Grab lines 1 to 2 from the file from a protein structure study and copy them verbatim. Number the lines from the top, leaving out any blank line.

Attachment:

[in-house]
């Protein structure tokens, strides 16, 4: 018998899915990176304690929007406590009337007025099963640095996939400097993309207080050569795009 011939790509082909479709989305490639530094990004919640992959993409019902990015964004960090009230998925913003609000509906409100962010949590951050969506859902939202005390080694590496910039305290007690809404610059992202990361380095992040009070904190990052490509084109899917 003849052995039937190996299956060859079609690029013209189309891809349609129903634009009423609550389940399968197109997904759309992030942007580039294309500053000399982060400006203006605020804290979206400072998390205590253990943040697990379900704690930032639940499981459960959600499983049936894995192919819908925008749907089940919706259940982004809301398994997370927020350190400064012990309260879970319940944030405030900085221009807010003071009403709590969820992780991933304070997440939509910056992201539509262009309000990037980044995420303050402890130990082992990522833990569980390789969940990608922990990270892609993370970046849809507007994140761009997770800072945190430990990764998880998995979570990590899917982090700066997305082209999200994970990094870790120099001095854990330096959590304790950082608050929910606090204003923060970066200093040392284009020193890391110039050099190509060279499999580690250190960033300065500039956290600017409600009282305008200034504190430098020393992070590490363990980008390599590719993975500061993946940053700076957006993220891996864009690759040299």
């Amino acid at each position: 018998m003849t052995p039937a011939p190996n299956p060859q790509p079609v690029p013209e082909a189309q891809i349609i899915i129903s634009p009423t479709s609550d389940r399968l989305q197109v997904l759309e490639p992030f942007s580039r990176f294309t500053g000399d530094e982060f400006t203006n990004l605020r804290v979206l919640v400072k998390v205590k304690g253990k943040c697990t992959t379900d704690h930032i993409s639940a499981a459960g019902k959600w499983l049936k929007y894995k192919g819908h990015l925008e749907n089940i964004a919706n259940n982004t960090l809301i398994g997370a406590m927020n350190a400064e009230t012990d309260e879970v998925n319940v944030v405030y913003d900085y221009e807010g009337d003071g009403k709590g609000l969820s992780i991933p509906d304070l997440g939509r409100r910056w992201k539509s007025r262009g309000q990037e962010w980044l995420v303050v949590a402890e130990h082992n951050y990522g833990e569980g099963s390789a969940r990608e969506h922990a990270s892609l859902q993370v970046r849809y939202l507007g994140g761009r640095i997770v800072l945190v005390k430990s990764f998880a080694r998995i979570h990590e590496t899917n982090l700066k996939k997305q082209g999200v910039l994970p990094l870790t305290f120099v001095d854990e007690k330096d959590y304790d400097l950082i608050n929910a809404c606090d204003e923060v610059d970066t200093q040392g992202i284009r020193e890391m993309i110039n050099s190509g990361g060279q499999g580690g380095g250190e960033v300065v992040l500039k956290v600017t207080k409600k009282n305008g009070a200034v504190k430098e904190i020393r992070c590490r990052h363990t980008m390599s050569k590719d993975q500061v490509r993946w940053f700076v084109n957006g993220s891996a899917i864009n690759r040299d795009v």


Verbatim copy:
[in-house]
């Protein structure tokens, strides 16, 4: 018998899915990176304690929007406590009337007025099963640095996939400097993309207080050569795009 011939790509082909479709989305490639530094990004919640992959993409019902990015964004960090009230998925913003609000509906409100962010949590951050969506859902939202005390080694590496910039305290007690809404610059992202990361380095992040009070904190990052490509084109899917 003849052995039937190996299956060859079609690029013209189309891809349609129903634009009423609550389940399968197109997904759309992030942007580039294309500053000399982060400006203006605020804290979206400072998390205590253990943040697990379900704690930032639940499981459960959600499983049936894995192919819908925008749907089940919706259940982004809301398994997370927020350190400064012990309260879970319940944030405030900085221009807010003071009403709590969820992780991933304070997440939509910056992201539509262009309000990037980044995420303050402890130990082992990522833990569980390789969940990608922990990270892609993370970046849809507007994140761009997770800072945190430990990764998880998995979570990590899917982090700066997305082209999200994970990094870790120099001095854990330096959590304790950082608050929910606090204003923060970066200093040392284009020193890391110039050099190509060279499999580690250190960033300065500039956290600017409600009282305008200034504190430098020393992070590490363990980008390599590719993975500061993946940053700076957006993220891996864009690759040299």